INSIGHTS (on leadership/self-leadership)
People remember how you act in adversity – for good or bad (it reveals your true character). In fact, there may be no more lasting, career-impacting impression you’ll make. It’s a key lesson uncovered via research among over 3,000 senior executives in my new, popular course, Nine Career Lessons You’ll Wish You Learned Sooner (click below).
As I share in the course, to leave the right impression when adversity strikes, be the calmest person in the room. Don’t get overly emotional, jump to conclusions, or make uninformed assumptions. Always speak in a controlled tone and act with a steady, measured confidence. Doing so keeps everyone focused on what must be done versus what might happen. In addition to projecting calm, remember the acronym CALM, four things to exhibit in adversity that will leave a favorable impression.
Candor. Adversity creates doubt and fear. Honest communication creates certainty and eases fear, if done well. The key is to share information openly, truthfully, and clearly, while striking a balance between reality and hope. Employees need the truth, but also need reasons to feel optimistic.
Anchoring. In times of adversity, people need a steadying force, an anchor to provide some sense of certainty when so much else seems uncertain. Provide that by highlighting what isn’t changing, by being clear on expectations, roles, and responsibilities resulting from the adversity, by being visible and available to your chain of command and your employees as you navigate the adversity, and by celebrating victories along the way to foster feelings of success and self-belief.
Laughter. Studies show that keeping a sense of humor and positive attitude in the face of adversity not only helps people emotionally deal with challenges, but also improves flexibility in thinking and resolving problems. Laughter is your body’s way of coping with stress and easing tension, as it releases endorphins and dopamine, nature’s feel-good chemical that affects your focus and how happy you feel.
Mindfulness. It’s so important in adversity to be aware of how you’re coming across to others and to show caring, empathy, and understanding for what others are going through. Facing adversity isn’t easy, but by you acknowledging and easing others distress, and reminding them they’re not alone, you’ll have a huge impact. One they won’t soon forget.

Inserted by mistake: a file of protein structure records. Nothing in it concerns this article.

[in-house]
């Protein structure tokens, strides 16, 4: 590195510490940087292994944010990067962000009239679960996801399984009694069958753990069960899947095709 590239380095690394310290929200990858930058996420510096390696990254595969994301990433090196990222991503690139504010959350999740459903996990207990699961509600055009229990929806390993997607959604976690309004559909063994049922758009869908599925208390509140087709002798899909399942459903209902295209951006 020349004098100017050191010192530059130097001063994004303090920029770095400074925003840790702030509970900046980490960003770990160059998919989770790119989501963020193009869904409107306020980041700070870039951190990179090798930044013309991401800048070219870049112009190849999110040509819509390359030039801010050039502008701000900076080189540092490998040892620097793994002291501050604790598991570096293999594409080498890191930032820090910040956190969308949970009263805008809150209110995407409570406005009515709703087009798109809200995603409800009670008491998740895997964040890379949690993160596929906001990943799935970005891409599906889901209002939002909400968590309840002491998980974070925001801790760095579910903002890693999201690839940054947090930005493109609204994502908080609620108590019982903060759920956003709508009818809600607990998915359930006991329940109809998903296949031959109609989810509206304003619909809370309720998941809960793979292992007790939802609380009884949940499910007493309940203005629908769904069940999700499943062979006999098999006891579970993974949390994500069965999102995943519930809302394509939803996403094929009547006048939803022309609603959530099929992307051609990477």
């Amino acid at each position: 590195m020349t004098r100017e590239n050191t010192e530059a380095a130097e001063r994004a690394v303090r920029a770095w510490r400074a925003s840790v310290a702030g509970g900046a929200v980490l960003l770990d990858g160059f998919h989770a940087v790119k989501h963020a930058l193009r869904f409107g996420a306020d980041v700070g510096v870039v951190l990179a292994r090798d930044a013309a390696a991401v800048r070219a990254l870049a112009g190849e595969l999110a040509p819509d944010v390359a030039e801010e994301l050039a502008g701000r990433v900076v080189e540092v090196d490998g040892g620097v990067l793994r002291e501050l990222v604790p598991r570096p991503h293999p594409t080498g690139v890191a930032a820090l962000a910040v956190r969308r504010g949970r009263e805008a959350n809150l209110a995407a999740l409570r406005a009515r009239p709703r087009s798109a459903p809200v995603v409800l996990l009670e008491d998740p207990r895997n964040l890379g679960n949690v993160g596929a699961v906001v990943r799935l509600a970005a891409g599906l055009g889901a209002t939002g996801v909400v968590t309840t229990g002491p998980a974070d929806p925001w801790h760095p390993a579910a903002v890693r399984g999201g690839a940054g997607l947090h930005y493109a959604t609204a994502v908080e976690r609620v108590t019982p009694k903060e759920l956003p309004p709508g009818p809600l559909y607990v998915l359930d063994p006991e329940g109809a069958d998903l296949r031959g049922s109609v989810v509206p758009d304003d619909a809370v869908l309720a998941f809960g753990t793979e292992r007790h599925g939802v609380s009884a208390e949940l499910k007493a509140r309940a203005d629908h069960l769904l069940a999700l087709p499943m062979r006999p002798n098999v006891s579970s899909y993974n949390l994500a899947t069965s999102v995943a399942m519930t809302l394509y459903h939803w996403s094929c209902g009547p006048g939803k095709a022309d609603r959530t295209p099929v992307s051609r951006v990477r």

So, remember CALM in times of adversity to impact people, and your career, in the best way possible.
IMPERFECTIONS (a mistake many make)
Ever make the mistake of giving into Imposter Syndrome, i.e., feeling like you haven’t earned what you’ve achieved, that you’ll be found out as a fraud, or that everyone knows what they’re doing but you?
Plenty have. Here’s a simple, but powerful, way to beat Imposter Syndrome. Stop focusing on whether or not you’ve earned what you have or where you are. Start focusing on living up to it.
Let that sink in for a moment.
If your focus is on living up to it (whatever it, is), you don’t have time to fret whether or not you deserve it. That extra effort spent living up to it will mean you’re far more likely to do just that. And before you know it, you’re so confident you deserve what you have/where you are (because you’re living up to it), you won’t question it anymore. A wonderful virtuous cycle.
IMPLEMENTATION (one research-backed strategy, tip, or tool)
It’s common that teams lose their focus during times of change. Change brings a lot to process and work through, so it’s understandable—but not acceptable. To refocus a team during change, discuss the 3P’s with them.
Pragmatic implications. What are the pragmatic implications that must be addressed, created by the change?
Possibilities. What are the possibilities that present themselves because of the change?
Priorities. What are the priorities we must laser in on with this change? (note if they’re the same priorities as before the change, or new ones).